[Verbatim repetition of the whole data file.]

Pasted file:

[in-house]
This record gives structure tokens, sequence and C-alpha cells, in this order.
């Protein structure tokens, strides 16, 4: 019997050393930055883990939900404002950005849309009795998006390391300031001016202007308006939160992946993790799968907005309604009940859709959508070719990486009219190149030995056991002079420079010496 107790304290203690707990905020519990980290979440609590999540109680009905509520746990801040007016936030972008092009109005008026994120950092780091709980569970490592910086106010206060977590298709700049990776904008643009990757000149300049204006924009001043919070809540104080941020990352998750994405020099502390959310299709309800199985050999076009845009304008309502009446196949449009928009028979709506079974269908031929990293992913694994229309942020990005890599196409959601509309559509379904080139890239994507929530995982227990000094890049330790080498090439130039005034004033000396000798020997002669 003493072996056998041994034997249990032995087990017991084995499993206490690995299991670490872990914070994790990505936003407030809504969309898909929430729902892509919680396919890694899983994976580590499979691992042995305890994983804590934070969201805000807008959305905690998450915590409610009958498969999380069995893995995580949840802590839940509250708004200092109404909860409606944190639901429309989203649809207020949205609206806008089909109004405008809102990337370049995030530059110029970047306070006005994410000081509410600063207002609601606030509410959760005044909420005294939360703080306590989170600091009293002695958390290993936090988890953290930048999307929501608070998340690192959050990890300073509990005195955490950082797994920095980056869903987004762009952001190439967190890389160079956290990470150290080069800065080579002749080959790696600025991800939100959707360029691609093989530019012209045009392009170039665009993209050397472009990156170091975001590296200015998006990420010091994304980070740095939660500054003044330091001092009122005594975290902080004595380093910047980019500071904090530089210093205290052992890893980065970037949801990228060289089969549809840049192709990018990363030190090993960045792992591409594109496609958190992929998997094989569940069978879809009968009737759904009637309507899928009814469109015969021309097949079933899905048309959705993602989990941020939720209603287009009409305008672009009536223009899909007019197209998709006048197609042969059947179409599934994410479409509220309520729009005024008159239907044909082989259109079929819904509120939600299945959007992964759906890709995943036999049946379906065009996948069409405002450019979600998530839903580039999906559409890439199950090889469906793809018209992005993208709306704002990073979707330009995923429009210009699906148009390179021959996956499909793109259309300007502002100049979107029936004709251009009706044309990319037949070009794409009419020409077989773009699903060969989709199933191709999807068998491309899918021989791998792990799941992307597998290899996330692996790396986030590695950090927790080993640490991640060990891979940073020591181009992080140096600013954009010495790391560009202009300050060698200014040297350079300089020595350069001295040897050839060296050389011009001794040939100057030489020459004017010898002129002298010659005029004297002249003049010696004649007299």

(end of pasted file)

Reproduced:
[in-house]
This record gives structure tokens, sequence and C-alpha cells, in this order.
């Protein structure tokens, strides 16, 4: 019997050393930055883990939900404002950005849309009795998006390391300031001016202007308006939160992946993790799968907005309604009940859709959508070719990486009219190149030995056991002079420079010496 107790304290203690707990905020519990980290979440609590999540109680009905509520746990801040007016936030972008092009109005008026994120950092780091709980569970490592910086106010206060977590298709700049990776904008643009990757000149300049204006924009001043919070809540104080941020990352998750994405020099502390959310299709309800199985050999076009845009304008309502009446196949449009928009028979709506079974269908031929990293992913694994229309942020990005890599196409959601509309559509379904080139890239994507929530995982227990000094890049330790080498090439130039005034004033000396000798020997002669 003493072996056998041994034997249990032995087990017991084995499993206490690995299991670490872990914070994790990505936003407030809504969309898909929430729902892509919680396919890694899983994976580590499979691992042995305890994983804590934070969201805000807008959305905690998450915590409610009958498969999380069995893995995580949840802590839940509250708004200092109404909860409606944190639901429309989203649809207020949205609206806008089909109004405008809102990337370049995030530059110029970047306070006005994410000081509410600063207002609601606030509410959760005044909420005294939360703080306590989170600091009293002695958390290993936090988890953290930048999307929501608070998340690192959050990890300073509990005195955490950082797994920095980056869903987004762009952001190439967190890389160079956290990470150290080069800065080579002749080959790696600025991800939100959707360029691609093989530019012209045009392009170039665009993209050397472009990156170091975001590296200015998006990420010091994304980070740095939660500054003044330091001092009122005594975290902080004595380093910047980019500071904090530089210093205290052992890893980065970037949801990228060289089969549809840049192709990018990363030190090993960045792992591409594109496609958190992929998997094989569940069978879809009968009737759904009637309507899928009814469109015969021309097949079933899905048309959705993602989990941020939720209603287009009409305008672009009536223009899909007019197209998709006048197609042969059947179409599934994410479409509220309520729009005024008159239907044909082989259109079929819904509120939600299945959007992964759906890709995943036999049946379906065009996948069409405002450019979600998530839903580039999906559409890439199950090889469906793809018209992005993208709306704002990073979707330009995923429009210009699906148009390179021959996956499909793109259309300007502002100049979107029936004709251009009706044309990319037949070009794409009419020409077989773009699903060969989709199933191709999807068998491309899918021989791998792990799941992307597998290899996330692996790396986030590695950090927790080993640490991640060990891979940073020591181009992080140096600013954009010495790391560009202009300050060698200014040297350079300089020595350069001295040897050839060296050389011009001794040939100057030489020459004017010898002129002298010659005029004297002249003049010696004649007299």